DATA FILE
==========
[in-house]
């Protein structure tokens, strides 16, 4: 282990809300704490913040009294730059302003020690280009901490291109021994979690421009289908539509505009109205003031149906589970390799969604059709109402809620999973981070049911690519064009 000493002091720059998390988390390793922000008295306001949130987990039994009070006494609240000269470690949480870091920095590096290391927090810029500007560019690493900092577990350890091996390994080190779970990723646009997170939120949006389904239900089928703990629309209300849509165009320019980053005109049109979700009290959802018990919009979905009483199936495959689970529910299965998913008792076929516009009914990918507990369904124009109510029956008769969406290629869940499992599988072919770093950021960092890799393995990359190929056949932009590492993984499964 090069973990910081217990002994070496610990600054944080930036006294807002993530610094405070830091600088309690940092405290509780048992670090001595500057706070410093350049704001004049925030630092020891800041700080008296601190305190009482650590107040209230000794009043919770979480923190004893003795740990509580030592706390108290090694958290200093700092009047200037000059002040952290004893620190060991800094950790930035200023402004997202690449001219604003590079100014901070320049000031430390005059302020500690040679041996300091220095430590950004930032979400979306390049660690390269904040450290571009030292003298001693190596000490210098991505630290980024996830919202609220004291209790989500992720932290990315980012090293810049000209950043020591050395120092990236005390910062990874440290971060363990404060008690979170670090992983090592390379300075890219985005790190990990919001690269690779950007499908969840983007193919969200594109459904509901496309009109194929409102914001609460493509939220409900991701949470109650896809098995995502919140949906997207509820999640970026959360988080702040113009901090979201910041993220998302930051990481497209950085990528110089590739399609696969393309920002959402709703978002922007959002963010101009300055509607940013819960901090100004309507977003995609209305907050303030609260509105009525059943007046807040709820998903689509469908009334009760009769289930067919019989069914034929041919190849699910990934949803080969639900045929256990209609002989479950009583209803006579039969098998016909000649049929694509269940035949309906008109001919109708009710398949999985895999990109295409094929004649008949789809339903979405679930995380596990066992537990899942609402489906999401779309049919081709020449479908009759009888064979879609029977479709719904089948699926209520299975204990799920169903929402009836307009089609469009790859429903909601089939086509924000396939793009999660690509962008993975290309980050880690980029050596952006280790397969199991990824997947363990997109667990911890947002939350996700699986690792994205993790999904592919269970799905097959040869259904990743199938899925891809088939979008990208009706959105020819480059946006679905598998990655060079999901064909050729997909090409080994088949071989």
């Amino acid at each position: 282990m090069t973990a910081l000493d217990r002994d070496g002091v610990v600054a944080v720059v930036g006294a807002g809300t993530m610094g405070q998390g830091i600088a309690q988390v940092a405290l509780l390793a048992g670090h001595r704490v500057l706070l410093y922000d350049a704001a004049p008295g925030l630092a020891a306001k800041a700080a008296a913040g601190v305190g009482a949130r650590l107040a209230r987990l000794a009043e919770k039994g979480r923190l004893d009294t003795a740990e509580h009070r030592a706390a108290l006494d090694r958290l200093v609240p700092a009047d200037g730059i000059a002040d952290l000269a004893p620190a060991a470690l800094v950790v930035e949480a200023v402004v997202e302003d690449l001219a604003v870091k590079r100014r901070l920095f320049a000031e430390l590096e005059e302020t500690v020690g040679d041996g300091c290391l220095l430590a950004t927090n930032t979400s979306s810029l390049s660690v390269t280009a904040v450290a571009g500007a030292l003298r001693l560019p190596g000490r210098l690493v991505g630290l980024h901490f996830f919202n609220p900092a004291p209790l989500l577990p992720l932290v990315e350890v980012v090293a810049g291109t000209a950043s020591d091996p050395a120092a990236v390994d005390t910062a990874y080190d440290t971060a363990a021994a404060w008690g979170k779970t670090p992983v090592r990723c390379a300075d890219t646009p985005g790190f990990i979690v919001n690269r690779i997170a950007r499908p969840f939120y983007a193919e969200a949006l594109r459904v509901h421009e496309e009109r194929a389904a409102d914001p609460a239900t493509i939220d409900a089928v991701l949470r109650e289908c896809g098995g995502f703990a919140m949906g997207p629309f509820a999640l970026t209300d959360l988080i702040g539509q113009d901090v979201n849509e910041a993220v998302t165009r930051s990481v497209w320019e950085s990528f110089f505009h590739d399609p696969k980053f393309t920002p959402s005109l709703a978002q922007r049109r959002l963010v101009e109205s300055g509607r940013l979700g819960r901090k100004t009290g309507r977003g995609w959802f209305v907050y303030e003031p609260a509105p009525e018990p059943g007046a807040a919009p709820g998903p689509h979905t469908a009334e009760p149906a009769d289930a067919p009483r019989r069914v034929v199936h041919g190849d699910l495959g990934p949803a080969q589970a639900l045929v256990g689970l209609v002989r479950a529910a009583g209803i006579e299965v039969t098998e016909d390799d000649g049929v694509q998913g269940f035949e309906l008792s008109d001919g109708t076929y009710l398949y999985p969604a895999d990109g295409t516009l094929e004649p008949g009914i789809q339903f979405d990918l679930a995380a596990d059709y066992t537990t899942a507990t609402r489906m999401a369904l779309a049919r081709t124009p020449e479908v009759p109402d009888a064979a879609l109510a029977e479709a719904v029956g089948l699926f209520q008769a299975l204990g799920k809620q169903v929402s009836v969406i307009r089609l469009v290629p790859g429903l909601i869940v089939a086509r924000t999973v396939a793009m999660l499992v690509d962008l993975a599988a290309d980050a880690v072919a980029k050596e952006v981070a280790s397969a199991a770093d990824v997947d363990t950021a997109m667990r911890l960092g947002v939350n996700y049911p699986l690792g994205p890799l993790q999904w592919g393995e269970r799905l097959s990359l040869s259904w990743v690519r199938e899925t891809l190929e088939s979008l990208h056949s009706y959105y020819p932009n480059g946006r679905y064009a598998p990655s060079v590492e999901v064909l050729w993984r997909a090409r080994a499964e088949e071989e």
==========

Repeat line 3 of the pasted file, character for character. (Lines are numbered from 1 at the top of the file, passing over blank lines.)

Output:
């Amino acid at each position: 282990m090069t973990a910081l000493d217990r002994d070496g002091v610990v600054a944080v720059v930036g006294a807002g809300t993530m610094g405070q998390g830091i600088a309690q988390v940092a405290l509780l390793a048992g670090h001595r704490v500057l706070l410093y922000d350049a704001a004049p008295g925030l630092a020891a306001k800041a700080a008296a913040g601190v305190g009482a949130r650590l107040a209230r987990l000794a009043e919770k039994g979480r923190l004893d009294t003795a740990e509580h009070r030592a706390a108290l006494d090694r958290l200093v609240p700092a009047d200037g730059i000059a002040d952290l000269a004893p620190a060991a470690l800094v950790v930035e949480a200023v402004v997202e302003d690449l001219a604003v870091k590079r100014r901070l920095f320049a000031e430390l590096e005059e302020t500690v020690g040679d041996g300091c290391l220095l430590a950004t927090n930032t979400s979306s810029l390049s660690v390269t280009a904040v450290a571009g500007a030292l003298r001693l560019p190596g000490r210098l690493v991505g630290l980024h901490f996830f919202n609220p900092a004291p209790l989500l577990p992720l932290v990315e350890v980012v090293a810049g291109t000209a950043s020591d091996p050395a120092a990236v390994d005390t910062a990874y080190d440290t971060a363990a021994a404060w008690g979170k779970t670090p992983v090592r990723c390379a300075d890219t646009p985005g790190f990990i979690v919001n690269r690779i997170a950007r499908p969840f939120y983007a193919e969200a949006l594109r459904v509901h421009e496309e009109r194929a389904a409102d914001p609460a239900t493509i939220d409900a089928v991701l949470r109650e289908c896809g098995g995502f703990a919140m949906g997207p629309f509820a999640l970026t209300d959360l988080i702040g539509q113009d901090v979201n849509e910041a993220v998302t165009r930051s990481v497209w320019e950085s990528f110089f505009h590739d399609p696969k980053f393309t920002p959402s005109l709703a978002q922007r049109r959002l963010v101009e109205s300055g509607r940013l979700g819960r901090k100004t009290g309507r977003g995609w959802f209305v907050y303030e003031p609260a509105p009525e018990p059943g007046a807040a919009p709820g998903p689509h979905t469908a009334e009760p149906a009769d289930a067919p009483r019989r069914v034929v199936h041919g190849d699910l495959g990934p949803a080969q589970a639900l045929v256990g689970l209609v002989r479950a529910a009583g209803i006579e299965v039969t098998e016909d390799d000649g049929v694509q998913g269940f035949e309906l008792s008109d001919g109708t076929y009710l398949y999985p969604a895999d990109g295409t516009l094929e004649p008949g009914i789809q339903f979405d990918l679930a995380a596990d059709y066992t537990t899942a507990t609402r489906m999401a369904l779309a049919r081709t124009p020449e479908v009759p109402d009888a064979a879609l109510a029977e479709a719904v029956g089948l699926f209520q008769a299975l204990g799920k809620q169903v929402s009836v969406i307009r089609l469009v290629p790859g429903l909601i869940v089939a086509r924000t999973v396939a793009m999660l499992v690509d962008l993975a599988a290309d980050a880690v072919a980029k050596e952006v981070a280790s397969a199991a770093d990824v997947d363990t950021a997109m667990r911890l960092g947002v939350n996700y049911p699986l690792g994205p890799l993790q999904w592919g393995e269970r799905l097959s990359l040869s259904w990743v690519r199938e899925t891809l190929e088939s979008l990208h056949s009706y959105y020819p932009n480059g946006r679905y064009a598998p990655s060079v590492e999901v064909l050729w993984r997909a090409r080994a499964e088949e071989e």